As to prove that poaching is organised crime Mai mai rebels, likely linked to poachers, raided the headquarters of the remote Upemba National Park last weekend, reports the Frankfurt Zoological Society (FZS) which is working to rehabilitate the park in the Democratic Republic of the Congo (DRC). Fortunately, no one was injured in the raid, but equipment was stolen. The raid comes only a few weeks after a different group of rebels murdered seven people and shot dead 13 captive okapis at the Okapi Wildlife Reserve.
The Mai Mai rebels are leftovers from the DRC’s long civil wars. They arrived at the headquarters heavily armed with machine guns and rocket propelled grenades according to a blog on the attack. The blog can be found on the FZS’s website. FZS is working in a programme called Call from the Wild to rehabilitate a number of parks in the DRC, including Upemba, that have been decimated by decades of war and a booming bushmeat trade.
Upemba National Park was once home to teeming herds of zebra, elephant, and antelope, in addition to lions and rhinos. However, decades of civil war and rampant poaching, left most of the park empty of animals, though it still contains the DRC’s only herd of zebra.
Another example of what seems ongoing practice happened on February 26 this year, when three elephants were slaughtered in Kaboja, a town close to Upemba National Park. According to the Congolese wildlife authority one of the three slaughtered elephants was pregnant. This brutal act was carried out by Congolese military, led by a captain. Furthermore, he admited that he and his friends shared the ivory with the head of territory.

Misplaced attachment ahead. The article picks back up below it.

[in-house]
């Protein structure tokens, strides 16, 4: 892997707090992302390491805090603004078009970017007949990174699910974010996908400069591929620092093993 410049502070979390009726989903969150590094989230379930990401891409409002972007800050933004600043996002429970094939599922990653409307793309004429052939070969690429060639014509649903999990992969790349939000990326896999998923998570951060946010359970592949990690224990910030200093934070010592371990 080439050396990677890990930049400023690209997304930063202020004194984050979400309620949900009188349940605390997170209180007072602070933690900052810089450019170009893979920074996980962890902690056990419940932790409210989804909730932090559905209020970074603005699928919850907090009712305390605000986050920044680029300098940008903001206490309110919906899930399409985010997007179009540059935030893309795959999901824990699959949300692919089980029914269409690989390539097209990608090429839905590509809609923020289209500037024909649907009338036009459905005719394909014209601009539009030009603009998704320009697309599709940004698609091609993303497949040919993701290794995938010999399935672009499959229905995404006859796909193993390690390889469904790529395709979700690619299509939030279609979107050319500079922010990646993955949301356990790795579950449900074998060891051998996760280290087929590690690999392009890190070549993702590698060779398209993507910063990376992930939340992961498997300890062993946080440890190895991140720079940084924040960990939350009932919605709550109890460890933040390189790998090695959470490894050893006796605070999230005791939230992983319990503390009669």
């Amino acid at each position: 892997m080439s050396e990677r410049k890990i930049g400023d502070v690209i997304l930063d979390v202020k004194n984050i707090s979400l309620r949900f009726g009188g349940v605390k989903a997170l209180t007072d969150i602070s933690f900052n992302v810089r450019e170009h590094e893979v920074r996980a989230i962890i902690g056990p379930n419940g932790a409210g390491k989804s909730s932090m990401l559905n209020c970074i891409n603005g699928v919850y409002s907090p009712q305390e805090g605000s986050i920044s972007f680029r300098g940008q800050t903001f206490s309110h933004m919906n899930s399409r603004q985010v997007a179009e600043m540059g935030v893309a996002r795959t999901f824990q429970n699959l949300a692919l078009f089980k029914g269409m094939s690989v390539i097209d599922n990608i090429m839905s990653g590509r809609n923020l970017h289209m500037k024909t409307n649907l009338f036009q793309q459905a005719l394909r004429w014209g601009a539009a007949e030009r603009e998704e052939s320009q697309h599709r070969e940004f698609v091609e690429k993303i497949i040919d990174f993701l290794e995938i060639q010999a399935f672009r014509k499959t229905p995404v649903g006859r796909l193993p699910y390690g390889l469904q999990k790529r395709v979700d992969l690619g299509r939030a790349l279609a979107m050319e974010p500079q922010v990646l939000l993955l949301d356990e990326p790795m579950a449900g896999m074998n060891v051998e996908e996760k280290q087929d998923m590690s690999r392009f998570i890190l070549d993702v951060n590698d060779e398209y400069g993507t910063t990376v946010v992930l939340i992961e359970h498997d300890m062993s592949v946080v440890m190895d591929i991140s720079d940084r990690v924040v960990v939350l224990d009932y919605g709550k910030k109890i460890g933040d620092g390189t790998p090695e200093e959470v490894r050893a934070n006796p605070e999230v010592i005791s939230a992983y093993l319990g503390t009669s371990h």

Over 100 elephants have fled Upemba National Park to inaccessible neighbouring areas around the park due to heavy poaching within the park in recent years. These elephants are now in serious danger as the village of Mbwe occupies the ecological corridor and prevents the animals from returning to their habitat. ICCN has made a call for support from the Congolese authorities as well as the international conservation community to help bring elephants back into the park where they will be protected. Otherwise the last elephants of Katanga will simply disappear.
Furthermore, in 2004, Upemba Naitonal Park suffered a devastating attack from mai mai rebels who killed seven park rangers and one of their wives.
Dumistrascu said the most recent raid on the headquarters wouldn’t deter the group’s mission. “FZS is determined to continue its work in Upemba National Park, we have made great progress over the last year in rehabilitating the park’s infrastructure and the Lusinga headquarters and we continue to believe that this park has great potential in DRC. We will, however, continue to follow our security protocols and make sure that our staff is safe at all times.”
The above news item is reprinted from materials available at Mongabay and Call from the Wild. Original text may be edited for content and length.